Directional light is more dramatic and creates more and harsher shadows. It highlights textures, so it can be harder on faces as it shows blemishes. It also creates more scene contrast and arguably, more emotion.
Soft light is a seemingly directionless light that provides a general illumination but little modeling. It creates a flatter image, and it mutes colors. It's also very forgiving. Soft lighting rarely looks terrible. Subjects don't move in and out of unattractive shadows because there aren't any.
Overall exposure is really the least interesting thing about cinematography for the cinematographer. A good cinematographer is more interested in what effect lighting will have on the audience's perception of character and action. With this in mind, they may choose hard directional light for dramatic intention. Or they might choose soft light to underplay drama, or for comedy, or to replicate the light in a location; the flat fluorescent overhead lighting in an office for example. The apparent source of light on a set is called the motivating light source.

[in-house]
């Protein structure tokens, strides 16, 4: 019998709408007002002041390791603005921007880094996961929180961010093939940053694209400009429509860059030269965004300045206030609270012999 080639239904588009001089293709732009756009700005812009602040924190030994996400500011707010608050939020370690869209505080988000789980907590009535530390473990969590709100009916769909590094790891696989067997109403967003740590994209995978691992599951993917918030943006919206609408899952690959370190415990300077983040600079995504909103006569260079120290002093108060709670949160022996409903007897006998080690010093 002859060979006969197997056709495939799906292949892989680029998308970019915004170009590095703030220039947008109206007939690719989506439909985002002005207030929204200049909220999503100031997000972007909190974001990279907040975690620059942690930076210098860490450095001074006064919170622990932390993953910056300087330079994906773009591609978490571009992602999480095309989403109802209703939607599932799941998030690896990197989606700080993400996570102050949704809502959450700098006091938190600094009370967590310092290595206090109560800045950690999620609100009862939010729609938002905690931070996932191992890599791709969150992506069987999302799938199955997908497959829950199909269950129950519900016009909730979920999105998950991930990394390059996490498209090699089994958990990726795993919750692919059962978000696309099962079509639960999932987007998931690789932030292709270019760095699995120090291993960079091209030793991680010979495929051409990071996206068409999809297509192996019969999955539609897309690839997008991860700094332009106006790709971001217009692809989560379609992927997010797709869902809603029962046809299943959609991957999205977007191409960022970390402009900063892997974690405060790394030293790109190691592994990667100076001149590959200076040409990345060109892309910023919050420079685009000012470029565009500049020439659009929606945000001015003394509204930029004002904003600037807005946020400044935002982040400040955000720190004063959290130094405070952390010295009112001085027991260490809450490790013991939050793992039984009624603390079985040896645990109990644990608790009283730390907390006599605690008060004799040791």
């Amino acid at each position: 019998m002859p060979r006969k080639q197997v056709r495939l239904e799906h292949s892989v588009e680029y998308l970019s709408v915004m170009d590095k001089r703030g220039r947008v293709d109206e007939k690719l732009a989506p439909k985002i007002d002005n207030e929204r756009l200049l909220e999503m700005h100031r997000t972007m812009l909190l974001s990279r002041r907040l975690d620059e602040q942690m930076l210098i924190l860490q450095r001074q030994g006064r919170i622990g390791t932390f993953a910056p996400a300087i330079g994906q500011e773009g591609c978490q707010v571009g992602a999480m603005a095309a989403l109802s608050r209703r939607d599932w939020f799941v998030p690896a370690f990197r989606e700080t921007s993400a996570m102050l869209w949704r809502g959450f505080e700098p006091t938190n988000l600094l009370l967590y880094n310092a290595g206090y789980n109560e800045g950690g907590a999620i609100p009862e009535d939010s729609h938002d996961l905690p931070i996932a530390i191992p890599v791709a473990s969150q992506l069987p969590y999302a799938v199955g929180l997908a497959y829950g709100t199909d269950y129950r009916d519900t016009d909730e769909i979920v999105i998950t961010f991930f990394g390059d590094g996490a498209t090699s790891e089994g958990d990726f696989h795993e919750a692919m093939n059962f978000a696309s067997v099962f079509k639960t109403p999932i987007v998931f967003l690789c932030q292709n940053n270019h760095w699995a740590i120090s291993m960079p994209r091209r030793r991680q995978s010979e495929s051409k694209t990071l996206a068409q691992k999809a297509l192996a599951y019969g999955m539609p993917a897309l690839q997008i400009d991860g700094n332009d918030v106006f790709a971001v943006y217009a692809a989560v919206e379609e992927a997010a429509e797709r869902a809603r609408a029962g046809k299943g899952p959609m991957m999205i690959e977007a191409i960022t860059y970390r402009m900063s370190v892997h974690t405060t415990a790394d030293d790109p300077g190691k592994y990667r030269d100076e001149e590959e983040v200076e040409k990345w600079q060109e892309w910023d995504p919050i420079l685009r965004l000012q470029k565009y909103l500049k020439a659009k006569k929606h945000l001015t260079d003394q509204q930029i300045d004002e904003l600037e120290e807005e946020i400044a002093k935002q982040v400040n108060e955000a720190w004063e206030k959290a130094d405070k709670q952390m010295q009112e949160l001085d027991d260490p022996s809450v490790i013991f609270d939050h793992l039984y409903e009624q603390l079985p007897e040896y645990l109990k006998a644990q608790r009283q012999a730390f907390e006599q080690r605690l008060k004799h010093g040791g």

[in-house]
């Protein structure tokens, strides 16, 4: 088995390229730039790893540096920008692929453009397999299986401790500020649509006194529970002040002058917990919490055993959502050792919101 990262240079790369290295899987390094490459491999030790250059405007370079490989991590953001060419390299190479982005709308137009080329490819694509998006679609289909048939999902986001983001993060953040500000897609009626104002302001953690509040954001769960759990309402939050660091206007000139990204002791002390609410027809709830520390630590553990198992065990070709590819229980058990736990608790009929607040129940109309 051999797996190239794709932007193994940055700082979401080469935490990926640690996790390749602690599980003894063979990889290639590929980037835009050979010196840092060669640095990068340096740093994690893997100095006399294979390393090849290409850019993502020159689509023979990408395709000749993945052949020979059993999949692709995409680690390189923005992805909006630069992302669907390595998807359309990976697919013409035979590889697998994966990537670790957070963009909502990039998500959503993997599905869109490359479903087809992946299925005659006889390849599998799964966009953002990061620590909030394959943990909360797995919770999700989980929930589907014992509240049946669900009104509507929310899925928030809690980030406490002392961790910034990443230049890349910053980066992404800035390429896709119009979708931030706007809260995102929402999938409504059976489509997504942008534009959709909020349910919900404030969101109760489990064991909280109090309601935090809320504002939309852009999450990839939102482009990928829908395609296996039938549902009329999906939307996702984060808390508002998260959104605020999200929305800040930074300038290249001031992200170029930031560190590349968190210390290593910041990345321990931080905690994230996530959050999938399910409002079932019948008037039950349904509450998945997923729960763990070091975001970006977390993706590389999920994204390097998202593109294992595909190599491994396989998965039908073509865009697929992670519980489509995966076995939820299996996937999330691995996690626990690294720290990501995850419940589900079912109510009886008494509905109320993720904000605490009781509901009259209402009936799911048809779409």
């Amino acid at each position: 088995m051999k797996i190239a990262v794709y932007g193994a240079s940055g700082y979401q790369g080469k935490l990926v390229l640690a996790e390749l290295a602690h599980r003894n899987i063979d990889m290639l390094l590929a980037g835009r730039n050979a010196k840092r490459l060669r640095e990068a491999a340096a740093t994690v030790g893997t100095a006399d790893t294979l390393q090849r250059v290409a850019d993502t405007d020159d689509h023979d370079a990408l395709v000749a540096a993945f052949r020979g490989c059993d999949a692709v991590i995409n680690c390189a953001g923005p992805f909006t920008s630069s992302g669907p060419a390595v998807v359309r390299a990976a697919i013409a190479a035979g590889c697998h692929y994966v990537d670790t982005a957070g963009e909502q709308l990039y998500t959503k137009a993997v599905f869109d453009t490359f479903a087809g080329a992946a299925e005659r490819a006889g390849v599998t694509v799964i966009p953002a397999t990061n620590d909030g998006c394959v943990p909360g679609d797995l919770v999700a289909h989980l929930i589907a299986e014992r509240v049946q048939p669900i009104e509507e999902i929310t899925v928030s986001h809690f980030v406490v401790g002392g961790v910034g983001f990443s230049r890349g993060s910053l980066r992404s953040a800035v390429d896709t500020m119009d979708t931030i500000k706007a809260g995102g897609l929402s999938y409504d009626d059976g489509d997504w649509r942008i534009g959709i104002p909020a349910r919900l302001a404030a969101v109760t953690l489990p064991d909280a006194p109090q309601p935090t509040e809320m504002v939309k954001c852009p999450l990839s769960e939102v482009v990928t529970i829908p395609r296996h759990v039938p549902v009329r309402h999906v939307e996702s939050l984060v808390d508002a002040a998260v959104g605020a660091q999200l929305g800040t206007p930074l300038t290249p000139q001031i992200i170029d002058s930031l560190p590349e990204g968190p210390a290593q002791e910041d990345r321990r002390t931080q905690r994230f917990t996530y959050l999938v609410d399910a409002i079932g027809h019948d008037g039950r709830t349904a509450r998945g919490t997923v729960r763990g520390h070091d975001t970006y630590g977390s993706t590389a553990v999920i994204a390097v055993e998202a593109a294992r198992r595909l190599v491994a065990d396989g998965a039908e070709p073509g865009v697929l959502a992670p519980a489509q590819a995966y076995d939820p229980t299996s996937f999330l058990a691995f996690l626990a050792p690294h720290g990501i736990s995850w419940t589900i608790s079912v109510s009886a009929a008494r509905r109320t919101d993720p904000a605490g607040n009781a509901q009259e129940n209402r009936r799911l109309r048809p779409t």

There is a point of contention around the concept of motivating light sources. Some cinematographers feel creative intention and creative intention only should determine lighting direction and quality. They don't care about motivating sources (within reason), and they don't care where the light should be coming from based on existing lighting sources (like lamps in a room on a set); rather, they want to use light to create an emotional reaction in the audience. I agree, but others may not. To me, letting an existing light source shape your creative decisions is an arbitrary decision-making process. The accident of a light source's position is not going to speak to your audience about bigger ideas. I have spent thirty years putting lights where I thought they would be interesting and evocative rather than based on the physics of their actual position. Not once in all those years has anyone said the lighting isn't consistent with the visible sources. That's not what audiences look at; in fact, they aren't concerned about physics. They are interested in the story, in emotion, and in character. Not physics.